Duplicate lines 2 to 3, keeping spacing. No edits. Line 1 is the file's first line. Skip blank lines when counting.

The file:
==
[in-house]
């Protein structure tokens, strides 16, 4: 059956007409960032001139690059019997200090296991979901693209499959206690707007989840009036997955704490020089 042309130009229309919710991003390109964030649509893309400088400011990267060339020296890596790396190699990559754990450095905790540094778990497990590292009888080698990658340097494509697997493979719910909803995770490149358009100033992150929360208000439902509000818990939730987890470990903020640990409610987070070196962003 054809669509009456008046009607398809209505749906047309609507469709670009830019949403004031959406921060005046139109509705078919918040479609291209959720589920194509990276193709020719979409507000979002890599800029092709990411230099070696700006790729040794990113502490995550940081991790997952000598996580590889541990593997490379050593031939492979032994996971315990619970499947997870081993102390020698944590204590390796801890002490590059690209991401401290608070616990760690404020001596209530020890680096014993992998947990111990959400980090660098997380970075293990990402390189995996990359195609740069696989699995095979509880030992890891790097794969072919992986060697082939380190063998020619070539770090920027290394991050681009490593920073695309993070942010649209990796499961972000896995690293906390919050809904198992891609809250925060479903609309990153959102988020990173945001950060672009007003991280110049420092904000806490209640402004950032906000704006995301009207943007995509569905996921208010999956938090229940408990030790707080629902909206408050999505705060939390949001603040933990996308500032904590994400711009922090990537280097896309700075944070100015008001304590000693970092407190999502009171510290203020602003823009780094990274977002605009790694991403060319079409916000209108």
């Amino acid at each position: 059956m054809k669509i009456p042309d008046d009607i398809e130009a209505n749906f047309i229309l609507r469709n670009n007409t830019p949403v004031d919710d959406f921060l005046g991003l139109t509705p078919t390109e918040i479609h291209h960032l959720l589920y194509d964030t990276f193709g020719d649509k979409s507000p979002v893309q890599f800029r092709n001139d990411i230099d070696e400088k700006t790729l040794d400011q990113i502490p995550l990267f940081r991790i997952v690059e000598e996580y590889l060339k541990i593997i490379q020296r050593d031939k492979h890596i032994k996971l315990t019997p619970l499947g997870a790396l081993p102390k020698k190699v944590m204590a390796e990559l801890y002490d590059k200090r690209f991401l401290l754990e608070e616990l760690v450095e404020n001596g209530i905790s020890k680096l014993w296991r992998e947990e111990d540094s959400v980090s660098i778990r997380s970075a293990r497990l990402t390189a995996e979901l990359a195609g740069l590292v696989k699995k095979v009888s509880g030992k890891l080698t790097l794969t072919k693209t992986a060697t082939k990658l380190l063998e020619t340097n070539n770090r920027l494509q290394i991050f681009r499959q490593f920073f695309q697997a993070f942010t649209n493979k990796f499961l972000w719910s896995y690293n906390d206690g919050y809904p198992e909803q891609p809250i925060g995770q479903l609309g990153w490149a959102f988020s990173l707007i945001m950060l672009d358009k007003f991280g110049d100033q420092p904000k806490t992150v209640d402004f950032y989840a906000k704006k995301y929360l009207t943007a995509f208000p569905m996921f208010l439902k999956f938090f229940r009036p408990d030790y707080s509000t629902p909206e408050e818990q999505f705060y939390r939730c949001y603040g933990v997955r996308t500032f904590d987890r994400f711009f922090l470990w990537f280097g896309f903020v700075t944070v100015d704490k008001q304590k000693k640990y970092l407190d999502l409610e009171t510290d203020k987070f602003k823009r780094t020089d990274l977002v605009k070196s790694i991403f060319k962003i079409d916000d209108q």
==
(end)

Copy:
């Protein structure tokens, strides 16, 4: 059956007409960032001139690059019997200090296991979901693209499959206690707007989840009036997955704490020089 042309130009229309919710991003390109964030649509893309400088400011990267060339020296890596790396190699990559754990450095905790540094778990497990590292009888080698990658340097494509697997493979719910909803995770490149358009100033992150929360208000439902509000818990939730987890470990903020640990409610987070070196962003 054809669509009456008046009607398809209505749906047309609507469709670009830019949403004031959406921060005046139109509705078919918040479609291209959720589920194509990276193709020719979409507000979002890599800029092709990411230099070696700006790729040794990113502490995550940081991790997952000598996580590889541990593997490379050593031939492979032994996971315990619970499947997870081993102390020698944590204590390796801890002490590059690209991401401290608070616990760690404020001596209530020890680096014993992998947990111990959400980090660098997380970075293990990402390189995996990359195609740069696989699995095979509880030992890891790097794969072919992986060697082939380190063998020619070539770090920027290394991050681009490593920073695309993070942010649209990796499961972000896995690293906390919050809904198992891609809250925060479903609309990153959102988020990173945001950060672009007003991280110049420092904000806490209640402004950032906000704006995301009207943007995509569905996921208010999956938090229940408990030790707080629902909206408050999505705060939390949001603040933990996308500032904590994400711009922090990537280097896309700075944070100015008001304590000693970092407190999502009171510290203020602003823009780094990274977002605009790694991403060319079409916000209108």
């Amino acid at each position: 059956m054809k669509i009456p042309d008046d009607i398809e130009a209505n749906f047309i229309l609507r469709n670009n007409t830019p949403v004031d919710d959406f921060l005046g991003l139109t509705p078919t390109e918040i479609h291209h960032l959720l589920y194509d964030t990276f193709g020719d649509k979409s507000p979002v893309q890599f800029r092709n001139d990411i230099d070696e400088k700006t790729l040794d400011q990113i502490p995550l990267f940081r991790i997952v690059e000598e996580y590889l060339k541990i593997i490379q020296r050593d031939k492979h890596i032994k996971l315990t019997p619970l499947g997870a790396l081993p102390k020698k190699v944590m204590a390796e990559l801890y002490d590059k200090r690209f991401l401290l754990e608070e616990l760690v450095e404020n001596g209530i905790s020890k680096l014993w296991r992998e947990e111990d540094s959400v980090s660098i778990r997380s970075a293990r497990l990402t390189a995996e979901l990359a195609g740069l590292v696989k699995k095979v009888s509880g030992k890891l080698t790097l794969t072919k693209t992986a060697t082939k990658l380190l063998e020619t340097n070539n770090r920027l494509q290394i991050f681009r499959q490593f920073f695309q697997a993070f942010t649209n493979k990796f499961l972000w719910s896995y690293n906390d206690g919050y809904p198992e909803q891609p809250i925060g995770q479903l609309g990153w490149a959102f988020s990173l707007i945001m950060l672009d358009k007003f991280g110049d100033q420092p904000k806490t992150v209640d402004f950032y989840a906000k704006k995301y929360l009207t943007a995509f208000p569905m996921f208010l439902k999956f938090f229940r009036p408990d030790y707080s509000t629902p909206e408050e818990q999505f705060y939390r939730c949001y603040g933990v997955r996308t500032f904590d987890r994400f711009f922090l470990w990537f280097g896309f903020v700075t944070v100015d704490k008001q304590k000693k640990y970092l407190d999502l409610e009171t510290d203020k987070f602003k823009r780094t020089d990274l977002v605009k070196s790694i991403f060319k962003i079409d916000d209108q």